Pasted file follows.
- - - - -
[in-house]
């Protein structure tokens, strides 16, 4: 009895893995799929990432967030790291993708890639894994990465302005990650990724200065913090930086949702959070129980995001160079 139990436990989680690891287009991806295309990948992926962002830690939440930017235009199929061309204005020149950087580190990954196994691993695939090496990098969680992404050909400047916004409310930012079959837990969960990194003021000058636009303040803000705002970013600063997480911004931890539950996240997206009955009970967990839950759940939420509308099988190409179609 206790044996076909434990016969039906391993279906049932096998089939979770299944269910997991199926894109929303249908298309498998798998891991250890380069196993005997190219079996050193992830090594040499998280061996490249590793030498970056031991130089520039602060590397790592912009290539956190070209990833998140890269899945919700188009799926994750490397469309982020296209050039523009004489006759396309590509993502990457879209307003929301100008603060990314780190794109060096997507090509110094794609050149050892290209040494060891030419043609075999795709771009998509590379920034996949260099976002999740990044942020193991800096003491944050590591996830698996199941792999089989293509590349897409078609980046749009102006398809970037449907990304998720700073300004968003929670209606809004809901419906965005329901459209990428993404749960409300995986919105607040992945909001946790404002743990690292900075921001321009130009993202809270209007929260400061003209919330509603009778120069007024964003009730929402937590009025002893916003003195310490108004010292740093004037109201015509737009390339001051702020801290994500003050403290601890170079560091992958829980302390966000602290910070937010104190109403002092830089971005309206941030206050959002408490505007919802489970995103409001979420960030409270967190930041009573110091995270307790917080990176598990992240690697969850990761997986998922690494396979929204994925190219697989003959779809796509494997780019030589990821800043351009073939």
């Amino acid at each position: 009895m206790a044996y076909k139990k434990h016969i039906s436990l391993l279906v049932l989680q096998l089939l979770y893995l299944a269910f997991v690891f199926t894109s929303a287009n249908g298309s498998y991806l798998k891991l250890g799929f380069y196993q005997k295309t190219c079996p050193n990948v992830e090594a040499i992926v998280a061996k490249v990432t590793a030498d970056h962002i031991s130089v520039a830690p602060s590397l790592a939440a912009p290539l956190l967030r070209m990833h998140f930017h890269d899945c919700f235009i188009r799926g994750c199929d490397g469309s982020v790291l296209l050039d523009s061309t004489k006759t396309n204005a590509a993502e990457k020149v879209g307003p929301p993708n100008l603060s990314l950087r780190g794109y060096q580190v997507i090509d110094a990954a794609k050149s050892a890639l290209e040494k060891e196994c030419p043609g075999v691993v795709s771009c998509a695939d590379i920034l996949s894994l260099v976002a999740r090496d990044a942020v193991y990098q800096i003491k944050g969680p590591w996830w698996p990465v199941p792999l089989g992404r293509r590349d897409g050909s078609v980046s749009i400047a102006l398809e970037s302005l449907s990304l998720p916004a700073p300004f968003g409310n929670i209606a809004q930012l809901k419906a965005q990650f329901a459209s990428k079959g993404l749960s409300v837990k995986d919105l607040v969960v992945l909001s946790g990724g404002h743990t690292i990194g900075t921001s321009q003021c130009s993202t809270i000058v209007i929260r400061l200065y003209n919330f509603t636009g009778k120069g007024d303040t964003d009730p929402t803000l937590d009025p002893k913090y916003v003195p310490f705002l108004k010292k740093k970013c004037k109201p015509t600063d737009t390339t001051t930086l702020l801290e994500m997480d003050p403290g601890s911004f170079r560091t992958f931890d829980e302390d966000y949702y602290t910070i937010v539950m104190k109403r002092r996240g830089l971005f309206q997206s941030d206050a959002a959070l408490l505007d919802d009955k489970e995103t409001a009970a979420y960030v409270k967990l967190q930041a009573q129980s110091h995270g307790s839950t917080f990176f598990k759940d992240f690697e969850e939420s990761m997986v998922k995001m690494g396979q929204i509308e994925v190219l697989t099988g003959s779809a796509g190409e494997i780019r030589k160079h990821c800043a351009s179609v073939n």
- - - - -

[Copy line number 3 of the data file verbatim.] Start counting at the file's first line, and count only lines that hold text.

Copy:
């Amino acid at each position: 009895m206790a044996y076909k139990k434990h016969i039906s436990l391993l279906v049932l989680q096998l089939l979770y893995l299944a269910f997991v690891f199926t894109s929303a287009n249908g298309s498998y991806l798998k891991l250890g799929f380069y196993q005997k295309t190219c079996p050193n990948v992830e090594a040499i992926v998280a061996k490249v990432t590793a030498d970056h962002i031991s130089v520039a830690p602060s590397l790592a939440a912009p290539l956190l967030r070209m990833h998140f930017h890269d899945c919700f235009i188009r799926g994750c199929d490397g469309s982020v790291l296209l050039d523009s061309t004489k006759t396309n204005a590509a993502e990457k020149v879209g307003p929301p993708n100008l603060s990314l950087r780190g794109y060096q580190v997507i090509d110094a990954a794609k050149s050892a890639l290209e040494k060891e196994c030419p043609g075999v691993v795709s771009c998509a695939d590379i920034l996949s894994l260099v976002a999740r090496d990044a942020v193991y990098q800096i003491k944050g969680p590591w996830w698996p990465v199941p792999l089989g992404r293509r590349d897409g050909s078609v980046s749009i400047a102006l398809e970037s302005l449907s990304l998720p916004a700073p300004f968003g409310n929670i209606a809004q930012l809901k419906a965005q990650f329901a459209s990428k079959g993404l749960s409300v837990k995986d919105l607040v969960v992945l909001s946790g990724g404002h743990t690292i990194g900075t921001s321009q003021c130009s993202t809270i000058v209007i929260r400061l200065y003209n919330f509603t636009g009778k120069g007024d303040t964003d009730p929402t803000l937590d009025p002893k913090y916003v003195p310490f705002l108004k010292k740093k970013c004037k109201p015509t600063d737009t390339t001051t930086l702020l801290e994500m997480d003050p403290g601890s911004f170079r560091t992958f931890d829980e302390d966000y949702y602290t910070i937010v539950m104190k109403r002092r996240g830089l971005f309206q997206s941030d206050a959002a959070l408490l505007d919802d009955k489970e995103t409001a009970a979420y960030v409270k967990l967190q930041a009573q129980s110091h995270g307790s839950t917080f990176f598990k759940d992240f690697e969850e939420s990761m997986v998922k995001m690494g396979q929204i509308e994925v190219l697989t099988g003959s779809a796509g190409e494997i780019r030589k160079h990821c800043a351009s179609v073939n």